Castillo Copper (LON: CCZ) faces the basic problem that afflicts all junior miners right at the beginning of their adventure. What, exactly, is it that should be concentrated upon? At any one time, there are vast areas of the world, with varied mineral deposits, that can be prospected. Then there are those finds which have more or less attractiveness dependent upon outside market conditions.
So the very early stage of any junior miner is a certain amount of thrashing around to see what can be found, where, and what the future market for that mineral or element is likely to be.
Castillo has noted – correctly – that the EV revolution is going to require much more lithium and much more cobalt. Castillo has also had some interesting indications that they’ve got access to potentially viable deposits of both. So, which should be concentrated upon?
As with Castillo’s last announcement to the market they’ve decided that cobalt looks better. This makes sense to us for there’s an awful lot of lithium out there and many, many, people chasing it. It’s entirely possible that the lithium market will face oversupply in years to come – as, in fact, the last investment boom in lithium led to. Cobalt, on the other hand, is rather harder to find, it’s considerably rarer on the planet. So, objectively, a potentially viable cobalt deposit looks a more interesting prospect than a potentially viable lithium one.
Yes, of course, at this stage this is all potentially, maybe, possibly, that’s just what junior miners like Callisto Copper are about at this stage of their development.
On to today’s announcement, which is about that cobalt prospect. Drilling at the BHA prospect is showing some interesting results. Far too early to decide that this is the place to produce, but a step along the path to being able to make such a decision. The previous plan was to float this prospect off on the ASX as an independent play. Given the earlier decision to leave the lithium market and concentrate upon cobalt this plan has now been reversed.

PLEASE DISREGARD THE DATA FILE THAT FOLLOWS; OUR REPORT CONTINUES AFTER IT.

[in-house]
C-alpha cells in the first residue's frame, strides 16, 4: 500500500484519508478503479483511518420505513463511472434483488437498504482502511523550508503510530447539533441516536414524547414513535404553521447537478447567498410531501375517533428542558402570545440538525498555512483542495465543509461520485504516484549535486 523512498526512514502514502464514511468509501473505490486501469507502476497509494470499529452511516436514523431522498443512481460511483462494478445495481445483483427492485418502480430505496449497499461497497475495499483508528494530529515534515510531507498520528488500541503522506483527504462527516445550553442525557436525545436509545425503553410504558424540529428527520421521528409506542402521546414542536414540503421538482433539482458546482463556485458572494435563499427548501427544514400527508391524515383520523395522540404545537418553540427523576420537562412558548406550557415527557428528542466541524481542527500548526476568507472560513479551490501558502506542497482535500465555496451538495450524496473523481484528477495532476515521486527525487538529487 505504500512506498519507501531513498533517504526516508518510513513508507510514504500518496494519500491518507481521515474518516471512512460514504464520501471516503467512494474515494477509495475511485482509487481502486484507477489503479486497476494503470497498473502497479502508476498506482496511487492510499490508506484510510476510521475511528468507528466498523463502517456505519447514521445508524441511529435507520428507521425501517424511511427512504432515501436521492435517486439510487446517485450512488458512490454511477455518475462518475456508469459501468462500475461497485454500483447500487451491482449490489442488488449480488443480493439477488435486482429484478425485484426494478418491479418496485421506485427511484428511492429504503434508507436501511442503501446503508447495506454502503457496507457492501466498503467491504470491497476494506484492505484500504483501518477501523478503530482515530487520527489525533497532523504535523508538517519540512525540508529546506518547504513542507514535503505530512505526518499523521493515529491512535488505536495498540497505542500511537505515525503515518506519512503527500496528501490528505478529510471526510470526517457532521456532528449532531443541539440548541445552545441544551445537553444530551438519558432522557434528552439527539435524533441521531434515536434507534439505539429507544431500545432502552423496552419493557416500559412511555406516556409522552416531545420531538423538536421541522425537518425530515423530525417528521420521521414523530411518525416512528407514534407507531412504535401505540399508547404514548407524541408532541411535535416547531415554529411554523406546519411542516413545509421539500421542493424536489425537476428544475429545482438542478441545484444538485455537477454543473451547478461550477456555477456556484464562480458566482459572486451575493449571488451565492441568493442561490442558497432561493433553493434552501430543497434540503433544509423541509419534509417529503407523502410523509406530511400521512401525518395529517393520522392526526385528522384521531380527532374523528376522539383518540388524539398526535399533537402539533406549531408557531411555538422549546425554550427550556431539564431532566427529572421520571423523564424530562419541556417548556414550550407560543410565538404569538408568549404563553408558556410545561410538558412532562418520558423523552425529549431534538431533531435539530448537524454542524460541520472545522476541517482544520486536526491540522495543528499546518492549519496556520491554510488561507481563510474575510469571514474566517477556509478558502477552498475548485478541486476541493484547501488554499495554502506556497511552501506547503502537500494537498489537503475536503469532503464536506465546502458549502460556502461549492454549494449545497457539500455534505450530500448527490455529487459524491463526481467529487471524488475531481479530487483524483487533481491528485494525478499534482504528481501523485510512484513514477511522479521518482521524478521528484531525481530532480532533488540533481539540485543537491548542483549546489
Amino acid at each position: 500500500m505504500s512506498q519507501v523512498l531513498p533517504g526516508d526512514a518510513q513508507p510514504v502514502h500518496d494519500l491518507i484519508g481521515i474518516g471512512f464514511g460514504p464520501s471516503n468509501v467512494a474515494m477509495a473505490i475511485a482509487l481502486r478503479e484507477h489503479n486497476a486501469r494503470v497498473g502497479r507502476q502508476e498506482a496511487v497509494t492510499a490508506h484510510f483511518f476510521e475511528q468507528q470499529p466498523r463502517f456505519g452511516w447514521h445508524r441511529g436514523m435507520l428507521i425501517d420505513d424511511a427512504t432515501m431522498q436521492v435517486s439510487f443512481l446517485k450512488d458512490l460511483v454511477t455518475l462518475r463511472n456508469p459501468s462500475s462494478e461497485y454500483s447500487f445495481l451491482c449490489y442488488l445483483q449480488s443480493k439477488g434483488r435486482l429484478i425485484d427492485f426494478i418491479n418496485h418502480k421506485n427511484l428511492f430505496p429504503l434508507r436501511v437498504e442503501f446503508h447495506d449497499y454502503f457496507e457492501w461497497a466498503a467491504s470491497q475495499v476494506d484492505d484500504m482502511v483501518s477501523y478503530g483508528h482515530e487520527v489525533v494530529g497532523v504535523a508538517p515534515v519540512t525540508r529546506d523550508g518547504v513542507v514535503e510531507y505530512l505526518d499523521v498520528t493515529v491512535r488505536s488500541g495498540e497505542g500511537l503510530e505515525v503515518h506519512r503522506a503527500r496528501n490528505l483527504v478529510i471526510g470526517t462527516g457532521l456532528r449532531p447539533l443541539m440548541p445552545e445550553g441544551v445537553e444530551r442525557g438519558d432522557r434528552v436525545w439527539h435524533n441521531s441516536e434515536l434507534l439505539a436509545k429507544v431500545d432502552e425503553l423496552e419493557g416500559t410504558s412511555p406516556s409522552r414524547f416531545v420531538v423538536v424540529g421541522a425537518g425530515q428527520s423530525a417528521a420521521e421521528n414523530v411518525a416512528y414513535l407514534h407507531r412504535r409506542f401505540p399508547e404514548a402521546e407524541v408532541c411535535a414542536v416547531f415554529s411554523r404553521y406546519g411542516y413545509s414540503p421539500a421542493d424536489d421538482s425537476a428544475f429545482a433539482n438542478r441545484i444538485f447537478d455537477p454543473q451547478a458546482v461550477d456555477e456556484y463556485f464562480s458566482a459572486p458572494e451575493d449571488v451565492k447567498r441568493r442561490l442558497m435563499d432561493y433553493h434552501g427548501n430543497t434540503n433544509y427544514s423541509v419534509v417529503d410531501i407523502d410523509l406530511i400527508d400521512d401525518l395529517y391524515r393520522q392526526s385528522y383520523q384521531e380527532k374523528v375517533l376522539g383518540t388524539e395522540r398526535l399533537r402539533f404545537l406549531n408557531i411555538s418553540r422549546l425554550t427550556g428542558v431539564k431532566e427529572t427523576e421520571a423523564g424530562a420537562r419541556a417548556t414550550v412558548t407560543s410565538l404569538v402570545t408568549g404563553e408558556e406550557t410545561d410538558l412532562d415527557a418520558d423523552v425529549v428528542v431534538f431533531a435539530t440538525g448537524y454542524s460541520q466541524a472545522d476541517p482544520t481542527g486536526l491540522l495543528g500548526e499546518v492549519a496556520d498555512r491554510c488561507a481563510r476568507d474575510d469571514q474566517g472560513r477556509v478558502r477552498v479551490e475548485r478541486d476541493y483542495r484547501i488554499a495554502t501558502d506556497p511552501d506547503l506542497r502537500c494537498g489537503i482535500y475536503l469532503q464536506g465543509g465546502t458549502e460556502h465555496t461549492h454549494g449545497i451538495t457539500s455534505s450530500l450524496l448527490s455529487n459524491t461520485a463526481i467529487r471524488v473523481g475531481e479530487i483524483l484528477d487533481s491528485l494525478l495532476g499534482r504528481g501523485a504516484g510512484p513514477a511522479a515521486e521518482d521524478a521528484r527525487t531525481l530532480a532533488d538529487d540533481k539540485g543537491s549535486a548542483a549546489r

This could well be a viable plan. There are those stages a junior miner must go through. Show that there’s a deposit, prove that it’s viable, raise the capital to exploit, go into production. At each stage of those early processes, at each stage of proof of concept to viability, it’s possible to spin the project onto a larger company. Each stage of certainty about
The deposit’s viability also increases the price at which the project can be sold on.
So, Castillo has some more and more interesting cobalt results. It might well be worth holding the project and continuing to work on it to reach the next stage of proof of viability. Then a decision can be made to spin off, sell on, develop internally, but all of those are now at a higher price.
The speculation is, of course, that not every such attempt to prove a project does pan out. So while the potential rewards are now firmly concentrated within Castillo Copper so are the risks.
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Tim Worstall is a freelance writer specialising in economics and the financial markets.